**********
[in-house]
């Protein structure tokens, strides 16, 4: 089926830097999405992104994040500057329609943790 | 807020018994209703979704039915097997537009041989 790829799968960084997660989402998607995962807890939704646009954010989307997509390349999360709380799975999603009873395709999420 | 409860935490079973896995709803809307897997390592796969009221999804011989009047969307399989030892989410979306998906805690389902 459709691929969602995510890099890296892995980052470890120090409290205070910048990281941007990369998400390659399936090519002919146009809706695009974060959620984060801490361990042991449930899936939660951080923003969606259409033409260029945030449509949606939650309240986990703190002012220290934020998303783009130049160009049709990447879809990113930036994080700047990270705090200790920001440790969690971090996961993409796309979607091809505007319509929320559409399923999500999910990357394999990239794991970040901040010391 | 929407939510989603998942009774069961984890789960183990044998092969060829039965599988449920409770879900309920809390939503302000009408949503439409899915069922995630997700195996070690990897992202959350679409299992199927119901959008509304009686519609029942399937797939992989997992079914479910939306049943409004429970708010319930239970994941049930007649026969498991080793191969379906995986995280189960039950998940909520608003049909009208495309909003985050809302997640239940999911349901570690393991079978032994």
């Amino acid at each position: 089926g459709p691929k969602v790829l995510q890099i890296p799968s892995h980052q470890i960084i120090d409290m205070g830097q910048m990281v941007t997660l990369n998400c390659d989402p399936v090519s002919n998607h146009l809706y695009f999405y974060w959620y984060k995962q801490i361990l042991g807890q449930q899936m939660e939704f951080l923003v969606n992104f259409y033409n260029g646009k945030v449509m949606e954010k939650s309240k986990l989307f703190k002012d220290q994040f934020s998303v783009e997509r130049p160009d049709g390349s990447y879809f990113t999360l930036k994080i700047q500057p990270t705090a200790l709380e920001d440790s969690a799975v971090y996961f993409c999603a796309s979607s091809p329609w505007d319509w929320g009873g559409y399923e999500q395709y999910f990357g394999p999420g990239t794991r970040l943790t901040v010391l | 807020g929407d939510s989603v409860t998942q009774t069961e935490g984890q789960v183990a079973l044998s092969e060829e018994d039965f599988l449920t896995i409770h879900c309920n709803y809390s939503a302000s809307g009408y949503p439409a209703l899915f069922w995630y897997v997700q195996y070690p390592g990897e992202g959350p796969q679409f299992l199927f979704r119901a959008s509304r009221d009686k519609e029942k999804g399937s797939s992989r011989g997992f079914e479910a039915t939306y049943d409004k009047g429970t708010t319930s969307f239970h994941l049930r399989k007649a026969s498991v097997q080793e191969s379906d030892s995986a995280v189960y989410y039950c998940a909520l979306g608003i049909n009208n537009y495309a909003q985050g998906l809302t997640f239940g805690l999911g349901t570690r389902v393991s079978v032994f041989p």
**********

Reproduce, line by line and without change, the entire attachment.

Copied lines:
[in-house]
């Protein structure tokens, strides 16, 4: 089926830097999405992104994040500057329609943790 | 807020018994209703979704039915097997537009041989 790829799968960084997660989402998607995962807890939704646009954010989307997509390349999360709380799975999603009873395709999420 | 409860935490079973896995709803809307897997390592796969009221999804011989009047969307399989030892989410979306998906805690389902 459709691929969602995510890099890296892995980052470890120090409290205070910048990281941007990369998400390659399936090519002919146009809706695009974060959620984060801490361990042991449930899936939660951080923003969606259409033409260029945030449509949606939650309240986990703190002012220290934020998303783009130049160009049709990447879809990113930036994080700047990270705090200790920001440790969690971090996961993409796309979607091809505007319509929320559409399923999500999910990357394999990239794991970040901040010391 | 929407939510989603998942009774069961984890789960183990044998092969060829039965599988449920409770879900309920809390939503302000009408949503439409899915069922995630997700195996070690990897992202959350679409299992199927119901959008509304009686519609029942399937797939992989997992079914479910939306049943409004429970708010319930239970994941049930007649026969498991080793191969379906995986995280189960039950998940909520608003049909009208495309909003985050809302997640239940999911349901570690393991079978032994």
């Amino acid at each position: 089926g459709p691929k969602v790829l995510q890099i890296p799968s892995h980052q470890i960084i120090d409290m205070g830097q910048m990281v941007t997660l990369n998400c390659d989402p399936v090519s002919n998607h146009l809706y695009f999405y974060w959620y984060k995962q801490i361990l042991g807890q449930q899936m939660e939704f951080l923003v969606n992104f259409y033409n260029g646009k945030v449509m949606e954010k939650s309240k986990l989307f703190k002012d220290q994040f934020s998303v783009e997509r130049p160009d049709g390349s990447y879809f990113t999360l930036k994080i700047q500057p990270t705090a200790l709380e920001d440790s969690a799975v971090y996961f993409c999603a796309s979607s091809p329609w505007d319509w929320g009873g559409y399923e999500q395709y999910f990357g394999p999420g990239t794991r970040l943790t901040v010391l | 807020g929407d939510s989603v409860t998942q009774t069961e935490g984890q789960v183990a079973l044998s092969e060829e018994d039965f599988l449920t896995i409770h879900c309920n709803y809390s939503a302000s809307g009408y949503p439409a209703l899915f069922w995630y897997v997700q195996y070690p390592g990897e992202g959350p796969q679409f299992l199927f979704r119901a959008s509304r009221d009686k519609e029942k999804g399937s797939s992989r011989g997992f079914e479910a039915t939306y049943d409004k009047g429970t708010t319930s969307f239970h994941l049930r399989k007649a026969s498991v097997q080793e191969s379906d030892s995986a995280v189960y989410y039950c998940a909520l979306g608003i049909n009208n537009y495309a909003q985050g998906l809302t997640f239940g805690l999911g349901t570690r389902v393991s079978v032994f041989p």